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Marvelous faces lawsuit over an alleged hostile attempt to take over indie studio

Marvelous being sued over an alleged attempt at a hostile takeover

Marvelous AQL, a Japanese company best known for publishing Harvest Moon: A New Beginning, Rune Factory and Soul Sacrifice is being taken to court after the CEO of an indie studio alleged that the company tried to initiate a hostile takeover of the studio to avoid a $2.5 million payment, Gamasutra reports.

The CEO of start-up studio Checkpoint, Brian Wiklem, alleges that Marvelous paid his studio $2.5 million in start-up costs in exchange for a 35 percent share of the studio (Wiklem would retain the remaining 65 percent) and ship two games by the end of 2012. He says Marvelous had promised to negotiate another similar deal for 2013.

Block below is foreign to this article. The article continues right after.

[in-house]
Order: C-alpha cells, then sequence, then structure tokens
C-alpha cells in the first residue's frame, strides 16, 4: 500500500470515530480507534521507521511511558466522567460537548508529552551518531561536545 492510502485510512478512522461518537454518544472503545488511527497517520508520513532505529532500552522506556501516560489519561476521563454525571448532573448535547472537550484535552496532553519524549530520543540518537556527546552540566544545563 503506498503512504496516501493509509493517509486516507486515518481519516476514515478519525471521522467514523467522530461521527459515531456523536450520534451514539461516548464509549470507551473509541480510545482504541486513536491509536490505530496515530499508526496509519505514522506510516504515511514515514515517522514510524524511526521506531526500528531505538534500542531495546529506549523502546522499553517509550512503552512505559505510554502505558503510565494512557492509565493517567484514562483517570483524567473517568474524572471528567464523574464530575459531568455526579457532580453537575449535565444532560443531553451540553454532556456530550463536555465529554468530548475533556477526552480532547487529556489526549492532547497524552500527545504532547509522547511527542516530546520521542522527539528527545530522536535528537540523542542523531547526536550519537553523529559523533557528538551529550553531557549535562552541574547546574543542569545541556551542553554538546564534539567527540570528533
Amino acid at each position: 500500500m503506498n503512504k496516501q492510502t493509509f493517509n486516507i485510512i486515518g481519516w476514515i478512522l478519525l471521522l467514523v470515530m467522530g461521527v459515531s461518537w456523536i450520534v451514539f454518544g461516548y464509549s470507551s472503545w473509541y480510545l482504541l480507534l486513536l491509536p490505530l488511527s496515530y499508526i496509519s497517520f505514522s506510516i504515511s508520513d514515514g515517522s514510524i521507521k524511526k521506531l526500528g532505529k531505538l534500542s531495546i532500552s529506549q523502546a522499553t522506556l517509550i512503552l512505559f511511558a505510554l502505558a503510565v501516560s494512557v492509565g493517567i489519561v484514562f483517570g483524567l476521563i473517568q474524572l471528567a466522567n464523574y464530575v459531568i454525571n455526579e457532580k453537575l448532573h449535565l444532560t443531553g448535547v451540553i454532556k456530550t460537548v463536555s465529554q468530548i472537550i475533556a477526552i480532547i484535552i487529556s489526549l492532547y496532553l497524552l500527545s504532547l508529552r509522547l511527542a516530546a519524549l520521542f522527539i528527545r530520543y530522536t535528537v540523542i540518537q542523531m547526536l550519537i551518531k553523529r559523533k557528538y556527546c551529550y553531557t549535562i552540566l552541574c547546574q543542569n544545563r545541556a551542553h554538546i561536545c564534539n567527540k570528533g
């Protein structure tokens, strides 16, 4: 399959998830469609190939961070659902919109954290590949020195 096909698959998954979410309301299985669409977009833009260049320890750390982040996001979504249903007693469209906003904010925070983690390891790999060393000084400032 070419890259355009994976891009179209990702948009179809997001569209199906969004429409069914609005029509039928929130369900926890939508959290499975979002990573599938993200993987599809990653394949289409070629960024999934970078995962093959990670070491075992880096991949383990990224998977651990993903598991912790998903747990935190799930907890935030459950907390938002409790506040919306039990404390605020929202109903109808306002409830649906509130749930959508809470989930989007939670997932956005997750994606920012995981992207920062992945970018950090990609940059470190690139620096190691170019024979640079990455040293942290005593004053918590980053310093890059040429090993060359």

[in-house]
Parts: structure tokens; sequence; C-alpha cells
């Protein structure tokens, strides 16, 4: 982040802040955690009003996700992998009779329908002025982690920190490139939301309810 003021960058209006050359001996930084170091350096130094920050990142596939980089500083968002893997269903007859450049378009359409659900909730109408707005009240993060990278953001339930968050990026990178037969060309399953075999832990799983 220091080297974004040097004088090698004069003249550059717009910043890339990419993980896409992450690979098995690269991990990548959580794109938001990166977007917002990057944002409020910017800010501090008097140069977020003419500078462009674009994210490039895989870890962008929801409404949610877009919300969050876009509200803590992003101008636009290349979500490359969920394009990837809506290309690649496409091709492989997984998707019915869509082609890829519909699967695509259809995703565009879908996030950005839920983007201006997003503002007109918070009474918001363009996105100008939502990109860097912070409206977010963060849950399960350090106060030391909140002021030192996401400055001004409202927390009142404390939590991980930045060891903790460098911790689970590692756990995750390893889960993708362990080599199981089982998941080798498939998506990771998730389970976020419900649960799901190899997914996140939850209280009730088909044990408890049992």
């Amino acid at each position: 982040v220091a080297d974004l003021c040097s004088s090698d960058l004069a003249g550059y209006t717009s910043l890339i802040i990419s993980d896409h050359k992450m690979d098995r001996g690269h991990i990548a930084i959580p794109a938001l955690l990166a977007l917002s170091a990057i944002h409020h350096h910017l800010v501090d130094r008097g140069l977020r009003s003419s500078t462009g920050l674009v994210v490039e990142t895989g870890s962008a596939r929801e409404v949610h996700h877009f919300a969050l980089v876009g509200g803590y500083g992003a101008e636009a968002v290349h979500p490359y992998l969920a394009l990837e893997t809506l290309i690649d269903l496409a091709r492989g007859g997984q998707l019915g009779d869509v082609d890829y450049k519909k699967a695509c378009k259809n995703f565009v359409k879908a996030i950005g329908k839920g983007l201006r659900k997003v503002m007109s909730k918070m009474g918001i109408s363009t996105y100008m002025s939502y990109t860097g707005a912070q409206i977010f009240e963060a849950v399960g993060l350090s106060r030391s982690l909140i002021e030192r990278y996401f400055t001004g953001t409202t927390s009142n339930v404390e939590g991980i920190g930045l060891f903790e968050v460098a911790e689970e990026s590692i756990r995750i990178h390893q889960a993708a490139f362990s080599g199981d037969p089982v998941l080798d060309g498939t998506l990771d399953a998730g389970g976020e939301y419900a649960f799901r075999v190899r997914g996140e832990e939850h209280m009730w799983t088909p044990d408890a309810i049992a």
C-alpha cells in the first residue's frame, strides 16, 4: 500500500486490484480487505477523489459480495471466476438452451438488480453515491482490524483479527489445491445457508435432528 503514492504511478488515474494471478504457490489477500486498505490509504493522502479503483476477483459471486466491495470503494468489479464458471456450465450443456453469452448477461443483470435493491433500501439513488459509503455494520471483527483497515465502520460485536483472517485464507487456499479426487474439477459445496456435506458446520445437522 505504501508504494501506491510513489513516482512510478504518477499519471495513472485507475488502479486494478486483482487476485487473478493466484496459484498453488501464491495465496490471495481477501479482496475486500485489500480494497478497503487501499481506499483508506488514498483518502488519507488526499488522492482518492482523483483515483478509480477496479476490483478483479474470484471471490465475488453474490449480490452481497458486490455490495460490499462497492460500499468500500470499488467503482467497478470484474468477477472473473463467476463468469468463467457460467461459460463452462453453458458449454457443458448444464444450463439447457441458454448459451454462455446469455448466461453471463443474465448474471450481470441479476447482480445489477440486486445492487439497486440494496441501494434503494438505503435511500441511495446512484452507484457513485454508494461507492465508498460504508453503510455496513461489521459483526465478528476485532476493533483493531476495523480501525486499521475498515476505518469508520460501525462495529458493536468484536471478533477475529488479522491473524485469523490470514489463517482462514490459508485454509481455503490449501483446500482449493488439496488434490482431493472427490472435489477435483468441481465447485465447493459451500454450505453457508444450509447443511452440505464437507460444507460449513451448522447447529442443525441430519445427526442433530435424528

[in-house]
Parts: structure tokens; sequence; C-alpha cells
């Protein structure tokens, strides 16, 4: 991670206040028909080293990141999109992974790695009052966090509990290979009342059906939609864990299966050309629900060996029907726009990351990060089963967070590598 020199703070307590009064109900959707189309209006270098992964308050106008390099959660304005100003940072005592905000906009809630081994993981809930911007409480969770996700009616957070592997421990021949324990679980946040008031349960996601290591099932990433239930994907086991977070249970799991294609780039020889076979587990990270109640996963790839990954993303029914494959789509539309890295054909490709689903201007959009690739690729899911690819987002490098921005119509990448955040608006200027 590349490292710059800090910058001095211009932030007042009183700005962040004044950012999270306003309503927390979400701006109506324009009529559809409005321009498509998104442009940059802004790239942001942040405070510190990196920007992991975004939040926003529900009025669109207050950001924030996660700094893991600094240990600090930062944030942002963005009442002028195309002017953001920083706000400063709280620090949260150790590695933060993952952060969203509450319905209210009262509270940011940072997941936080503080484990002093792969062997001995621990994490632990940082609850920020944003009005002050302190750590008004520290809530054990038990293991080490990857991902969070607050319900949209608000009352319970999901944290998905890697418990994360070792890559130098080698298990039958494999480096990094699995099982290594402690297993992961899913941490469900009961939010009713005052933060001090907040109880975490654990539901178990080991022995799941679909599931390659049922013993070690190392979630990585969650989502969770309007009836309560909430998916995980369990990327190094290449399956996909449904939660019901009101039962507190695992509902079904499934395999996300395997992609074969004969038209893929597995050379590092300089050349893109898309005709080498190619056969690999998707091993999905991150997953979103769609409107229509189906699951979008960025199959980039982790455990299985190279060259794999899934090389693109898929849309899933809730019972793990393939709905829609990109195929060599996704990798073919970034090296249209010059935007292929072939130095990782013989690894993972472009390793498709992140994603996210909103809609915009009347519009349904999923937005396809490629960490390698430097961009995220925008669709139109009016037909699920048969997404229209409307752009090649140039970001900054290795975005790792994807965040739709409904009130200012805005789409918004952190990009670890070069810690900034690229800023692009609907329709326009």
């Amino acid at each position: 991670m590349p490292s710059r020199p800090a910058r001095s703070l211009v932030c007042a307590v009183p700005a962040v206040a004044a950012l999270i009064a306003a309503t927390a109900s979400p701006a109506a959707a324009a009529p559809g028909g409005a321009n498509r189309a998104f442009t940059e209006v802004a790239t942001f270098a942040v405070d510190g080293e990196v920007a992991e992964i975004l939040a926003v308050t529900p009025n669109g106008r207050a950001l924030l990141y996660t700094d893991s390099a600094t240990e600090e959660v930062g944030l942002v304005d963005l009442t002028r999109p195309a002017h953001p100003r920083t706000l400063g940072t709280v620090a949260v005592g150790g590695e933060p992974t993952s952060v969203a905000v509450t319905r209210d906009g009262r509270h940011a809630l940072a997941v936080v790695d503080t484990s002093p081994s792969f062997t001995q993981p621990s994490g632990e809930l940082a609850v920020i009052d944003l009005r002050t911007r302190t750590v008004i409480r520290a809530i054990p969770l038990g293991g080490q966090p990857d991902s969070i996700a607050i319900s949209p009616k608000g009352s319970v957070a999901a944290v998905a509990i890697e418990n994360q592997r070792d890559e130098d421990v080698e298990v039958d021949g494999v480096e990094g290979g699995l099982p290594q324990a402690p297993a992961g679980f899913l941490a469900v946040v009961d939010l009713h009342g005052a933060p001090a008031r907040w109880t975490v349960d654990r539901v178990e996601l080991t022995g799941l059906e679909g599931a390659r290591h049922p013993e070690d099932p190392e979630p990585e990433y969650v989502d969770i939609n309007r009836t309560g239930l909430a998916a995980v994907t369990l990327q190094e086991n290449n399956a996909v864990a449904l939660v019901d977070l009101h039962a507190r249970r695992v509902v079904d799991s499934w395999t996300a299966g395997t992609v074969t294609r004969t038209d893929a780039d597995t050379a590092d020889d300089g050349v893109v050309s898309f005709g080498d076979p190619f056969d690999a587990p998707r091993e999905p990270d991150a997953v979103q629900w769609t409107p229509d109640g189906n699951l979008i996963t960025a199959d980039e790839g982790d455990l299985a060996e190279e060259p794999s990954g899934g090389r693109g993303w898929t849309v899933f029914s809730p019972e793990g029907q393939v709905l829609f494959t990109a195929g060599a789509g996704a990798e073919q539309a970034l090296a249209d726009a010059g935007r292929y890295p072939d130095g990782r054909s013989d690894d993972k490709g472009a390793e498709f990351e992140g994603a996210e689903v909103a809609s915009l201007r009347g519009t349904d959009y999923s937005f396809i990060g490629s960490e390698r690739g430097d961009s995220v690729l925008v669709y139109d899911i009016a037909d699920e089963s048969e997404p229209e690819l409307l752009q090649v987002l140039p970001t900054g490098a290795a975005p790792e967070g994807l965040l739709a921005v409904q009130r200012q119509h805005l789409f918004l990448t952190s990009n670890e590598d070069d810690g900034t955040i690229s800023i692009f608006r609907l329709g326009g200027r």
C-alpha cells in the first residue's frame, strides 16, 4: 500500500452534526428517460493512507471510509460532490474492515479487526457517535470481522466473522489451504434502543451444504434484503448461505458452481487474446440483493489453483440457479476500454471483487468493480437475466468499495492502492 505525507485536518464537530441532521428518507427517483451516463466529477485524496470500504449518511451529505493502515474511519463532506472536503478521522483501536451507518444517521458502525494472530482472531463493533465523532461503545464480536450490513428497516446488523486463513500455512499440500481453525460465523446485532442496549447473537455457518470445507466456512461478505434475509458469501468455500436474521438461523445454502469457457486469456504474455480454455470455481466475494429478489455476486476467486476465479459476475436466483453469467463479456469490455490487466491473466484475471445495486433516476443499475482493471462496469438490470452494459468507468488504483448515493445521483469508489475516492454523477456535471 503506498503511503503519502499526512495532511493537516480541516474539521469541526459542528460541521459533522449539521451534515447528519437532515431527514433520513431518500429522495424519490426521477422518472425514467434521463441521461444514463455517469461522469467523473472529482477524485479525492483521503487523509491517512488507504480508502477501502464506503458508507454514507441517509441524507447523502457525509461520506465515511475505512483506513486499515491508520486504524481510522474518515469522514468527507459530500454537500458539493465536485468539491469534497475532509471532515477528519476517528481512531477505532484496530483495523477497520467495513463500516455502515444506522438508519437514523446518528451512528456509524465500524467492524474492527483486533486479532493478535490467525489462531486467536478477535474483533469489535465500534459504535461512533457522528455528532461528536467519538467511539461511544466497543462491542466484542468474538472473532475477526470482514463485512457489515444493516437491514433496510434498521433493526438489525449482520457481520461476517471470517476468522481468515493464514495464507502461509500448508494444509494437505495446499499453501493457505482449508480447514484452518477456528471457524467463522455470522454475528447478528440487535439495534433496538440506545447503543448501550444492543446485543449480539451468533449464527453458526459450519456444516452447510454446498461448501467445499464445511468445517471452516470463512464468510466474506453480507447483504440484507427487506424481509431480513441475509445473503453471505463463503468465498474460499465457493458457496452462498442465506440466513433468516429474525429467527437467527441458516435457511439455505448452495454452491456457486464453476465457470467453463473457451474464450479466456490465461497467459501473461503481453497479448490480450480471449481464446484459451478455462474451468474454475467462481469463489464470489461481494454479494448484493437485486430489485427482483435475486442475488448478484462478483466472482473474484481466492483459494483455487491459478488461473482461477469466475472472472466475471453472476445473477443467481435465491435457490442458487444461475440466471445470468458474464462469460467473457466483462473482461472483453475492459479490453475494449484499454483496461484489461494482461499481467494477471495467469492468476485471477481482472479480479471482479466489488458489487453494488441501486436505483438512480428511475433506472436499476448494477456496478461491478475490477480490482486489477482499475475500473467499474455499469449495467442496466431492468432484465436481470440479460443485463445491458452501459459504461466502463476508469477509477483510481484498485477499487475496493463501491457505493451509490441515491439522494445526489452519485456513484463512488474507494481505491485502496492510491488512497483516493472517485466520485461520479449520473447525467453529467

In his complaint filed to a California civil court, Wiklem says rather than negotiate another deal for 2013, Marvelous and former Checkpoint CTO Christopher Masterton "conspired to try to engineer a hostile takeover of Checkpoint".

He alleges that he had sold 24 percent of his share of the company to Masterton, who then went to Japan in September of this year without Wiklem's knowledge to sell his portion of shares to Marvelous, effectively making Marvelous the majority shareholder. However, Marvelous was not able to contractually purchase the shares without Wiklem's consent. In addition, Masterton's shares did not have any voting rights. Wiklem alleges that in light of this, Marvelous hired Masteron to work at its U.S. subsidiary, XSeed and poached 14 of Checkpoint's key development staff, which left Checkpoint unable to effectively operate.

Wiklem also alleges that former Checkpoint employees are illegally using Checkpoint-developed technology over at XSeed and that Masterton is refusing to provide passwords for Checkpoint accounts like its Facebook page.

Gamasutra reports that Checkpoint is suing Marvelous, Masteron, XSeed and 10 additional unamed parties over breach of contract, theft of trade secrets and breach of fiduciary duties as board members and more.

Checkpoint is suing for damages of "at least $5 million."

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